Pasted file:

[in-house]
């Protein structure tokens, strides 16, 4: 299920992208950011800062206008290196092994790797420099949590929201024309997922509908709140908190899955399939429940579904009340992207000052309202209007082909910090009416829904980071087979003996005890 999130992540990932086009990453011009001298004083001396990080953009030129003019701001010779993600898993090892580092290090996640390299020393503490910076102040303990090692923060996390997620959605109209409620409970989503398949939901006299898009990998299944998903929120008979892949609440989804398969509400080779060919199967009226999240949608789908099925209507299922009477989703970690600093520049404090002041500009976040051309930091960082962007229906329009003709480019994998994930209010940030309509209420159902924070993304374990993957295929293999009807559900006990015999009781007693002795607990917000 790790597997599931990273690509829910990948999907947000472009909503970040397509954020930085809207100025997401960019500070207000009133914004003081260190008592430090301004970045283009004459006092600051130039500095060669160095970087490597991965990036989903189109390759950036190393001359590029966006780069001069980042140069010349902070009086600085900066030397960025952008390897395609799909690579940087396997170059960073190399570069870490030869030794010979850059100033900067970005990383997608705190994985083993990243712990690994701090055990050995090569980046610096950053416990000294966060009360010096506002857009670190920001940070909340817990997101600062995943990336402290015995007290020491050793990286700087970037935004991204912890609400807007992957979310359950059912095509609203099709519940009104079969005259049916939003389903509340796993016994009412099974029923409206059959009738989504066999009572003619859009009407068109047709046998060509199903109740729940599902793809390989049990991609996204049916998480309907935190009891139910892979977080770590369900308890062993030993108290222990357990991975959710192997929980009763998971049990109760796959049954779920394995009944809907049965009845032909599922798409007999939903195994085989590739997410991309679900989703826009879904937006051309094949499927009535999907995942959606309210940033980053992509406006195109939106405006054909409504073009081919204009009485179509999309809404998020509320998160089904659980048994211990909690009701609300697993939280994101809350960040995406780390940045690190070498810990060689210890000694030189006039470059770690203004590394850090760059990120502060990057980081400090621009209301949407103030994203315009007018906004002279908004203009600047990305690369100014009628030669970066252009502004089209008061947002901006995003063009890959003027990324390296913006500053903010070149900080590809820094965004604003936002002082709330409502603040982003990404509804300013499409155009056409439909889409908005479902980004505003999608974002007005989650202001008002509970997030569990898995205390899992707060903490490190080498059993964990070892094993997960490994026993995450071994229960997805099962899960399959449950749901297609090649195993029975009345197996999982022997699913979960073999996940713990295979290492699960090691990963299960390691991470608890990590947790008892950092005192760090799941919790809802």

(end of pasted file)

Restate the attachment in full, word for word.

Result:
[in-house]
């Protein structure tokens, strides 16, 4: 299920992208950011800062206008290196092994790797420099949590929201024309997922509908709140908190899955399939429940579904009340992207000052309202209007082909910090009416829904980071087979003996005890 999130992540990932086009990453011009001298004083001396990080953009030129003019701001010779993600898993090892580092290090996640390299020393503490910076102040303990090692923060996390997620959605109209409620409970989503398949939901006299898009990998299944998903929120008979892949609440989804398969509400080779060919199967009226999240949608789908099925209507299922009477989703970690600093520049404090002041500009976040051309930091960082962007229906329009003709480019994998994930209010940030309509209420159902924070993304374990993957295929293999009807559900006990015999009781007693002795607990917000 790790597997599931990273690509829910990948999907947000472009909503970040397509954020930085809207100025997401960019500070207000009133914004003081260190008592430090301004970045283009004459006092600051130039500095060669160095970087490597991965990036989903189109390759950036190393001359590029966006780069001069980042140069010349902070009086600085900066030397960025952008390897395609799909690579940087396997170059960073190399570069870490030869030794010979850059100033900067970005990383997608705190994985083993990243712990690994701090055990050995090569980046610096950053416990000294966060009360010096506002857009670190920001940070909340817990997101600062995943990336402290015995007290020491050793990286700087970037935004991204912890609400807007992957979310359950059912095509609203099709519940009104079969005259049916939003389903509340796993016994009412099974029923409206059959009738989504066999009572003619859009009407068109047709046998060509199903109740729940599902793809390989049990991609996204049916998480309907935190009891139910892979977080770590369900308890062993030993108290222990357990991975959710192997929980009763998971049990109760796959049954779920394995009944809907049965009845032909599922798409007999939903195994085989590739997410991309679900989703826009879904937006051309094949499927009535999907995942959606309210940033980053992509406006195109939106405006054909409504073009081919204009009485179509999309809404998020509320998160089904659980048994211990909690009701609300697993939280994101809350960040995406780390940045690190070498810990060689210890000694030189006039470059770690203004590394850090760059990120502060990057980081400090621009209301949407103030994203315009007018906004002279908004203009600047990305690369100014009628030669970066252009502004089209008061947002901006995003063009890959003027990324390296913006500053903010070149900080590809820094965004604003936002002082709330409502603040982003990404509804300013499409155009056409439909889409908005479902980004505003999608974002007005989650202001008002509970997030569990898995205390899992707060903490490190080498059993964990070892094993997960490994026993995450071994229960997805099962899960399959449950749901297609090649195993029975009345197996999982022997699913979960073999996940713990295979290492699960090691990963299960390691991470608890990590947790008892950092005192760090799941919790809802």